constraints faced by a defending state in a given situation of attempted deterrence. The argument of this school of thought is
that potential attacking states are not likely to draw strong inferences about a defending states resolve from prior conflicts
because potential attacking states do not believe that a defending state's past behaviour is a reliable predictor of future
behaviour. The third approach is a middle ground between the first two approaches. It argues that potential attacking states
are likely to draw reputational inferences about resolve from the past behaviour of defending states only under certain
conditions. The insight is the expectation that decision makers will use only certain types of information when drawing
inferences about reputations, and an attacking state updates and revises its beliefs when the unanticipated behaviour of a
defending state cannot be explained by case-specific variables.
Interests at Stake
Although costly signaling and bargaining power are more well established arguments in rational deterrence theory, the
interests of defending states are not as well known, and attacking states may look beyond the short term bargaining tactics
of a defending state and seek to determine what interests are at stake for the defending state that would justify the risks of a
military conflict. The argument here is that defending states that have greater interests at stake in a dispute will be more
resolved to use force and be more willing to endure military losses in order to secure those interests. Even less well
established arguments are the specific interests that are more salient to state leaders such as military interests versus
economic interests.
Furthermore, Huth     argues that both supporters and critics of rational deterrence theory agree that an unfavourable
assessment of the domestic and international status quo by state leaders can undermine or severely test the success of
deterrence. In a rational choice approach, if the expected utility of not using force is reduced by a declining status quo
position, then deterrence failure is more likely, since the alternative option of using force becomes relatively more attracti.
Nuclear Power and Deterrence
Schelling is prescriptive in outlining the impact of the development of nuclear power in the analysis of military power and
deterrence. For the first time in history, human beings have the power to use weapons which could destroy not only their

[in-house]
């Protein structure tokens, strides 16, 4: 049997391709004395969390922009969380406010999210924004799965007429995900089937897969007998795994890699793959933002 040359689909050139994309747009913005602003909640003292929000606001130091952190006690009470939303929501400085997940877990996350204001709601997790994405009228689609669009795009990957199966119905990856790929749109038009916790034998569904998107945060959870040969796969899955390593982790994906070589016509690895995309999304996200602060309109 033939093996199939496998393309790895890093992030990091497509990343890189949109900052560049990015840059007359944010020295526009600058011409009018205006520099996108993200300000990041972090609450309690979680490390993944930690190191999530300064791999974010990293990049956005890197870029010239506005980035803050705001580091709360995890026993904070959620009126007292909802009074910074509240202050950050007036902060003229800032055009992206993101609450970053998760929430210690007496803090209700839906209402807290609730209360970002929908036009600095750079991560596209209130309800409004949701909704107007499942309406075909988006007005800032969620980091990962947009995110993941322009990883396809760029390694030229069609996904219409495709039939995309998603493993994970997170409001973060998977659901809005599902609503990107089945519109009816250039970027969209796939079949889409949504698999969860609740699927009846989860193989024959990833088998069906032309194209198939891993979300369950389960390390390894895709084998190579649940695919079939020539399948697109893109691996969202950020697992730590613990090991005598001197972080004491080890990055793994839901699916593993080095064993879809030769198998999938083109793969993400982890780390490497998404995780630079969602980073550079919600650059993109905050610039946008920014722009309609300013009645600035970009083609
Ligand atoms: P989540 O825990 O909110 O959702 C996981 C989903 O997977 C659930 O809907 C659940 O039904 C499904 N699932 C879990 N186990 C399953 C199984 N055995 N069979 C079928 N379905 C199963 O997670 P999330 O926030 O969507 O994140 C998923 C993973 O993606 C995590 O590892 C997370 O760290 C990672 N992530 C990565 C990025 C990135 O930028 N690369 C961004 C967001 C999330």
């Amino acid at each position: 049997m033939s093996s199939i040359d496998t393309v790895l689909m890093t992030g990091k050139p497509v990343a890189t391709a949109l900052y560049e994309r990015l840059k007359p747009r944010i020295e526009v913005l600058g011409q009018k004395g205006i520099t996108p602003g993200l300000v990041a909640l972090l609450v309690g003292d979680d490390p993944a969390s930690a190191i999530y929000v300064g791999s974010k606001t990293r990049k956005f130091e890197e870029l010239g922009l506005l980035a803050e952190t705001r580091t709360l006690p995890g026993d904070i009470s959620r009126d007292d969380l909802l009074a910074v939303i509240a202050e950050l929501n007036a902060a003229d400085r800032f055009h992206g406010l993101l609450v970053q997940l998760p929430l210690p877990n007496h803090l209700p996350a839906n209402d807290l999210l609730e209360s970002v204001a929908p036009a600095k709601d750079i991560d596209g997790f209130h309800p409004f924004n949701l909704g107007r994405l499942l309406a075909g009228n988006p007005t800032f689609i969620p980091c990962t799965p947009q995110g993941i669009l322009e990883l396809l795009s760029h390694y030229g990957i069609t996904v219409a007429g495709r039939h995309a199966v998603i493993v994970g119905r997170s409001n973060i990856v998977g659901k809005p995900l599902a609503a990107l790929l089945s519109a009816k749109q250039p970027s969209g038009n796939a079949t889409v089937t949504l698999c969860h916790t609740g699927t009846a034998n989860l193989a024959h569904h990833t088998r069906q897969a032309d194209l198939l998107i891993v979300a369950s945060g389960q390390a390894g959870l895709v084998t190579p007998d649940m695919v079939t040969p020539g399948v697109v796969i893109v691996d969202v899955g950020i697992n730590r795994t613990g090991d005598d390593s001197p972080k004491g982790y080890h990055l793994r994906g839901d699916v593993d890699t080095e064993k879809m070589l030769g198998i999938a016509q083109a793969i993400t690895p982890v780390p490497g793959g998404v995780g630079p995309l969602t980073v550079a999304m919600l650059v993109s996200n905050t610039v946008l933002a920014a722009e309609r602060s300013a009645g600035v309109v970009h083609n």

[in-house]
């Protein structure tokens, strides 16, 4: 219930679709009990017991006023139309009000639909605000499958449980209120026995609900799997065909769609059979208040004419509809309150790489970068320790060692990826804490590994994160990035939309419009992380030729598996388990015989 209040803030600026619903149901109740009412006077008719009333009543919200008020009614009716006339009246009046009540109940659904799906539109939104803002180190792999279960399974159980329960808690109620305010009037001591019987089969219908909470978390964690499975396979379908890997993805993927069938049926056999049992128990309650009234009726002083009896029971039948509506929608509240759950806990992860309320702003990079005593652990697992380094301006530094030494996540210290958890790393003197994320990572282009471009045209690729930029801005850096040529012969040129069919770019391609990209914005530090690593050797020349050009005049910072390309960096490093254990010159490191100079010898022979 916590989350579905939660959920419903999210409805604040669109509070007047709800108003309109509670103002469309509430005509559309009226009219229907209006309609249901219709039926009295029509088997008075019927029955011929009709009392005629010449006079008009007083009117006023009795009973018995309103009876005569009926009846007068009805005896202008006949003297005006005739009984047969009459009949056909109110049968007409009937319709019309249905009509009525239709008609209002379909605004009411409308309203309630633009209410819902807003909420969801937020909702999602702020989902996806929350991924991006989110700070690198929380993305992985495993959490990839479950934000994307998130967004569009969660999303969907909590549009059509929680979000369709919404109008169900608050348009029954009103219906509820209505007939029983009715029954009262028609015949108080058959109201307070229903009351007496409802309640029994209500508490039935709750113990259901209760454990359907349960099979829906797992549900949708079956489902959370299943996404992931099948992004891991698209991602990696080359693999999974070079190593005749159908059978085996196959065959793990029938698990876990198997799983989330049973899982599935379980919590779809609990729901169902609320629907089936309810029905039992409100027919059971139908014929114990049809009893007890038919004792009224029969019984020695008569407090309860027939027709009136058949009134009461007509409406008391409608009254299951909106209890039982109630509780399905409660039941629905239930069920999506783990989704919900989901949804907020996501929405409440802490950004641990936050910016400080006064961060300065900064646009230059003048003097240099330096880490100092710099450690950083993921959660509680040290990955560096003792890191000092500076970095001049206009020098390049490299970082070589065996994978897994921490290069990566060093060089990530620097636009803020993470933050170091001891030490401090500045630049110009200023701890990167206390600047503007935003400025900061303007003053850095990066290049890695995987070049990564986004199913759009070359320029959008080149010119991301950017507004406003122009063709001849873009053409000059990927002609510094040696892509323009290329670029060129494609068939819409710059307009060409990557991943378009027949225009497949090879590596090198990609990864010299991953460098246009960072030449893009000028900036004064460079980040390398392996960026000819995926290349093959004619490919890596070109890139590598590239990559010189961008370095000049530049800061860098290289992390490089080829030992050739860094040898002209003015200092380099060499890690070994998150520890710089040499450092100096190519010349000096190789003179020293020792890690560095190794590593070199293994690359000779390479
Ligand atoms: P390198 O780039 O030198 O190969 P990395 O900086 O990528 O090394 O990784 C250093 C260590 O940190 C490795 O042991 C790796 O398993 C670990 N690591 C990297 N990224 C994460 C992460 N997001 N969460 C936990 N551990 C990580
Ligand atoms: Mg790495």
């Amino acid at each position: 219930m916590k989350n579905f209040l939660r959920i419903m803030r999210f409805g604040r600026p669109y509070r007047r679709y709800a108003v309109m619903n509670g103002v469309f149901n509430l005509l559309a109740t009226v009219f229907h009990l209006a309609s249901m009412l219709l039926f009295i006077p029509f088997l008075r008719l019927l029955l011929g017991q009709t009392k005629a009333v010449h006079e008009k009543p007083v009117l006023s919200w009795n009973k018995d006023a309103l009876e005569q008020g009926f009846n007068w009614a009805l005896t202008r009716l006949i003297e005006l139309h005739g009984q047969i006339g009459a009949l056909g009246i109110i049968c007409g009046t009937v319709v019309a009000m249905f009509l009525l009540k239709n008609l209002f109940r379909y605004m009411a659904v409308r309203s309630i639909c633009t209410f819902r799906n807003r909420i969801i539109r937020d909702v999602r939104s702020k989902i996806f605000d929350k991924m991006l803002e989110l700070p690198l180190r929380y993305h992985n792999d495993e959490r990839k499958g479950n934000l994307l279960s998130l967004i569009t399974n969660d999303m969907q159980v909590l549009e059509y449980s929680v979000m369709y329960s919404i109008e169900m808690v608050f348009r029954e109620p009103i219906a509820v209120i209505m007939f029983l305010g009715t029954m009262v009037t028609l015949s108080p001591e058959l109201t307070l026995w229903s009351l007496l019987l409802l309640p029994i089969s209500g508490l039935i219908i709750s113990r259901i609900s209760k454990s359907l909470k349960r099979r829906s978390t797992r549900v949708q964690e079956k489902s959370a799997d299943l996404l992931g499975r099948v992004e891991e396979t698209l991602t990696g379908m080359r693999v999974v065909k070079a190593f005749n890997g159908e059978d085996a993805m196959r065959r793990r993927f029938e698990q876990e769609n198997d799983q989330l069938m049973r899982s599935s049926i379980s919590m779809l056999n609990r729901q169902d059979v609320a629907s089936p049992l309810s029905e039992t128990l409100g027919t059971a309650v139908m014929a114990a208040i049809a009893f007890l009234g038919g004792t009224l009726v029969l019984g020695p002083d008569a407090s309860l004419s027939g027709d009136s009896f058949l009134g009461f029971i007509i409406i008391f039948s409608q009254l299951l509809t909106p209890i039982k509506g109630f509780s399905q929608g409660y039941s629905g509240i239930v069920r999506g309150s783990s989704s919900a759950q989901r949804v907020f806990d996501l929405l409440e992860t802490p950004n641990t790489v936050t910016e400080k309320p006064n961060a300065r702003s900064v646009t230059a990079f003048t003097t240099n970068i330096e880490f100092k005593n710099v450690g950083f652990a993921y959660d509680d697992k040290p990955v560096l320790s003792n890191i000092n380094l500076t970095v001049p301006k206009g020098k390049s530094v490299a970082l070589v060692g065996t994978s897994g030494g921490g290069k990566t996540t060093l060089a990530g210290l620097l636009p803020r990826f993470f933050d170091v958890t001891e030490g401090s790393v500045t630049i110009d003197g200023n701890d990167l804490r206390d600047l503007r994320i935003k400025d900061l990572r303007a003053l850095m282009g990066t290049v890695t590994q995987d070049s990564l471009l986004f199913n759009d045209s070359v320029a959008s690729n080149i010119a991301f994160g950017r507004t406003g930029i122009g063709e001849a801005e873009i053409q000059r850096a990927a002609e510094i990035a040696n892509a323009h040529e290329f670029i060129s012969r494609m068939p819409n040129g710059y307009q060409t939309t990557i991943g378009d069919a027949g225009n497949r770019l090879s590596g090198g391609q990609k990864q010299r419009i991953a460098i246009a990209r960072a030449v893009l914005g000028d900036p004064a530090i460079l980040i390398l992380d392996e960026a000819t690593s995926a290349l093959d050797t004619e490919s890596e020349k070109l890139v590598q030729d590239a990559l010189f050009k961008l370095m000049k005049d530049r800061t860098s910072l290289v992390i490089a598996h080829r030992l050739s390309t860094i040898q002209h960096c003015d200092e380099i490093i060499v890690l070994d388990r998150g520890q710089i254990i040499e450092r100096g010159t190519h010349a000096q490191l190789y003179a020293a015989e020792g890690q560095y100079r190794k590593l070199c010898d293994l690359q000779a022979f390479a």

enemies but theemselves and their entire species from earth, and have developed such weapons against which there is no
conceivable defense. Another important factor is the speed with which nuclear weapons can be deployed and inflict severe
damage. A nuclear armed force can inflict extreme damamge in a first strike before any other forces ae engaged. Such
extreme pain and damage through nuclear weapons can be the primary instruments of politically coercive action which can
be applied to intimidate or deter another state. These instruments allow deterrence policies to become increasingly powerful
to the extent that the threat of use of nuclear power by a state is credible.
United States' Policy of Deterrence

                                     United States policy of deterrence during the Cold War underwent significant
variations. The early stages of the Cold War were generally characterized by ideology of containment, an aggressive stance
on behalf of the United States especially regarding developing nations under their sphere of influence. This period was
characterized by numerous proxy wars throughout most of the globe, particularly Africa, Asia, Central America, and South
America. A notable such conflict was the Korean War. With the US pullout in Vietnam, the normalization of US relations
with China, and the Sino-Soviet Split, the policy of Containment was abandoned and a new policy of détente was
established, whereby peaceful coexistence was sought between the United States and the Soviet Union. Although all factors
listed above contributed to this shift, the most important factor was probably the rough parity achieved in stockpiling
nuclear weapons with the clear capability of Mutual Assured Destruction (MAD). Therefore, the period of détente was
characterized by a general reduction in the tension between the Soviet Union and the United States and a thawing of the
Cold War, lasting from the late 1960s until the start of the 1980s. The doctrine of mutual nuclear deterrence characterized